13.  Notes that the implementation of the better law‑making agenda has led the Commission to develop stronger internal instruments and procedures aimed at avoiding infringements of the principle of subsidiarity; underlines that impact assessments are a key instrument to ensure respect for the principles of subsidiarity and proportionality and to promote accountability; highlights, in particular, the role of the RSB and welcomes the fact that subsidiarity and proportionality are now part of the quality check that the Board performs; stresses, nonetheless, that the independence of the RSB could be enhanced further;

14.  Welcomes the adoption by the Commission in May 2015 of a new Better Regulation package to ensure that EU legislation serves the public interest more effectively and guarantees respect for the principles of subsidiarity and proportionality in a more comprehensive manner, which in turn will contribute to a higher degree of transparency in EU decision‑making; considers that the new Better Regulation framework should be a tool for the European Union to act in full compliance with the principles of subsidiarity and proportionality; stresses, notwithstanding the above, that, while it should provide for tests assessing compliance with these principles to ensure that the Union only acts where it adds value, it should not give rise to unnecessary delays in the adoption of the relevant legislation;

15.  Welcomes the publication by the Commission, on 24 October 2017, of its communication entitled ‘Completing the Better Regulation Agenda: Better solutions for better results’, in which it sets out its efforts to increase the transparency, legitimacy and accountability of its work on better law-making, in particular as regards the consultation process and the possibilities for stakeholders to provide feedback on its proposals;

16.  Welcomes the introduction by the Commission, in 2015, of new consultation and feedback mechanisms for new policy initiatives;

17.  Underlines the importance of adequately explaining the need for legislative initiatives and their impact on all important sectors (economic, environmental, and social) with the aim of respecting the principles of subsidiarity and proportionality;

18.  Supports the Commission’s commitment to ‘evaluate first’ before considering potential legislative changes; considers, in this respect, that the European Union and the authorities of the Member States should work closely together to ensure better monitoring, measurement and evaluation of the actual impact of EU regulation on citizens, the economy, social structure and environment;

19.  Welcomes the signature by the European Parliament, the Council and the Commission in 2016 of a new Interinstitutional Agreement on Better Law-Making; recalls that the Commission is committed to explaining in its explanatory memoranda how its proposals are justified in the light of the principles of subsidiarity and proportionality; welcomes the fact that, through the Interinstitutional Agreement on Better Law-Making, the Commission has committed itself to making the impact assessments of its legislative and non-legislative proposals available to national parliaments; recalls that this agreement also emphasised the need for more transparency in the legislative procedure and that the information provided to national parliaments must allow them to exercise fully their prerogatives under the Treaties;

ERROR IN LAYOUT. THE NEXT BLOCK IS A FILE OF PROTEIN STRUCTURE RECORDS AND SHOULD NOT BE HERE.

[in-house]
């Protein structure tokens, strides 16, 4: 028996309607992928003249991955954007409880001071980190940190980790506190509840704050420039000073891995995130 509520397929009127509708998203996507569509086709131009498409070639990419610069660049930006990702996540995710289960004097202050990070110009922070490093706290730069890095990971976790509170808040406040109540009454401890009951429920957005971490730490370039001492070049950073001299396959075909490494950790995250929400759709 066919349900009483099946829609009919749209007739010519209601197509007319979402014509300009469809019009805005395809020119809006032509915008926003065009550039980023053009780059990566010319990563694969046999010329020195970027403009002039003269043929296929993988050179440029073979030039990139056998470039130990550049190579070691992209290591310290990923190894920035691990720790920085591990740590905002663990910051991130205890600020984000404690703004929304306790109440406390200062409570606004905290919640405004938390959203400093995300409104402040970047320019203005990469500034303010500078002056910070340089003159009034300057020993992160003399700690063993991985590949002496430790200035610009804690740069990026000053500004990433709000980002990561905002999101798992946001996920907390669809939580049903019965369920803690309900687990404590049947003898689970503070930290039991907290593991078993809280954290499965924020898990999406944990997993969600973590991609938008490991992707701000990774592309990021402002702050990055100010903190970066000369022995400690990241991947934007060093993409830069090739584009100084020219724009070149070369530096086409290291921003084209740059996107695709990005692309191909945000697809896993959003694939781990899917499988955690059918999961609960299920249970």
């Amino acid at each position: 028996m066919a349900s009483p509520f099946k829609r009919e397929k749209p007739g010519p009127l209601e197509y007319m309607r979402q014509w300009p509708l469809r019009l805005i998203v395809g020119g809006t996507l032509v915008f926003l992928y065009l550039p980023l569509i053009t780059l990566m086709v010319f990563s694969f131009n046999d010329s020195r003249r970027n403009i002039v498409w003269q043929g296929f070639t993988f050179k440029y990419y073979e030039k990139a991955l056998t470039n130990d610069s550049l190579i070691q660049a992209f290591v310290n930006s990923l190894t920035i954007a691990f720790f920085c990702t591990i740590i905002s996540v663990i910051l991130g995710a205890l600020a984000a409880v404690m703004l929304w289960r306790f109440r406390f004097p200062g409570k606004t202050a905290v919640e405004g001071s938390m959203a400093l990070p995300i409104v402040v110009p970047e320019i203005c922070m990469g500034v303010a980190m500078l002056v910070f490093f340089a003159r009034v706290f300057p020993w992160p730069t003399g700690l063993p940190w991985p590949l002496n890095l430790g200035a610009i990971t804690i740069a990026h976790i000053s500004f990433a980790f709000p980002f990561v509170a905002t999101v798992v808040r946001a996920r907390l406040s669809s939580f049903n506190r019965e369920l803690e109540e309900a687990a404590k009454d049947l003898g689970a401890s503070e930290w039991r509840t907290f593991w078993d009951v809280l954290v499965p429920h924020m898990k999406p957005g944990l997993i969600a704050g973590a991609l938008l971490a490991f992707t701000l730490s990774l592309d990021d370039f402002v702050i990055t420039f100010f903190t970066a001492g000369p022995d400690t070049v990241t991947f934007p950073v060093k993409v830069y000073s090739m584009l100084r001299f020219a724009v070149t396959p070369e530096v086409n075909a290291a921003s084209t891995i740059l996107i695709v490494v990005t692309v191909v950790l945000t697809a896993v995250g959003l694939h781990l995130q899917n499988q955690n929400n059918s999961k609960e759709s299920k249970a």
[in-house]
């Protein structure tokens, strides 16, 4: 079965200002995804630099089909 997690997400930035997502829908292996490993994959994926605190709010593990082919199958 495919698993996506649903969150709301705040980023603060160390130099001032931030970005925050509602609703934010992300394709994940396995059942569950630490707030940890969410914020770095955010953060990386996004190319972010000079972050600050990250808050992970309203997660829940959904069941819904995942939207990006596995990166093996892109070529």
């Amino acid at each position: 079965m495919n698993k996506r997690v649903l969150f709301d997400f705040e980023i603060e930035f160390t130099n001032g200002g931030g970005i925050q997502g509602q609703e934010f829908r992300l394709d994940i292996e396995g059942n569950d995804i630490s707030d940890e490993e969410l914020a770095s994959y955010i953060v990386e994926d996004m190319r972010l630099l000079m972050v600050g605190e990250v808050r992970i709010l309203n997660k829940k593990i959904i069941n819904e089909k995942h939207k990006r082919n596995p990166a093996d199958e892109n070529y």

20.  Invites national parliaments to clearly indicate from the outset that their submission is a reasoned opinion under Protocol (No 2) to the Treaties and the legislative proposal(s) it refers to, to clearly state the reasons for which it considers that the proposal breaches the subsidiarity principle, to include a brief summary of the argumentation, and to respect the eight-week time limit from the date of transmission of the relevant draft legislative act; notes that this will facilitate a timely and adequate treatment of reasoned opinions by all the institutions involved;

21.  Is of the opinion that, since the adoption of the Lisbon Treaty, the involvement of national parliaments in EU legislative procedures has developed significantly, through contacts with other national parliaments; encourages national parliaments to continue and further reinforce inter-parliamentary contacts, also on a bilateral basis, as a means of enhancing cooperation between Member States, and to do so with a democratic European vision, where the Union can add value, and in a spirit of solidarity, based on the rule of law and fundamental rights; underlines that these contacts can facilitate an exchange of best practices concerning the application of the principles of subsidiarity and proportionality;

22.  Welcomes the fact that Parliament increasingly and more regularly plays the role of interlocutor with and intermediary between the national parliaments with regard to the subsidiarity and proportionality mechanisms; considers that enhancing dialogue at political level with national parliaments could be a means to rationalise subsidiarity and proportionality checks by better addressing the substance of legislative proposals;

23.  Draws attention to the fact that in 2016 14 chambers of 11 national parliaments submitted reasoned opinions on the proposal for a Directive amending Directive 96/71/EC of 16 December 1996 concerning the posting of workers in the framework of the provision of services(5), thus reaching the threshold of one third of the votes required by Article 7(2) of Protocol (No 2) to the Treaties to trigger the so-called ‘yellow card’ procedure; recalls that the arguments put forward by the national parliaments were widely debated in Parliament with the Commission; notes that the Commission engaged with national parliaments within the framework of COSAC; notes that the Commission issued a communication in which it gave extensive reasons for maintaining the proposal(6); considers that, in spite of the concerns raised by some national parliaments, the Commission, with the arguments set out therein, complied with its obligation to give reasons for its decision;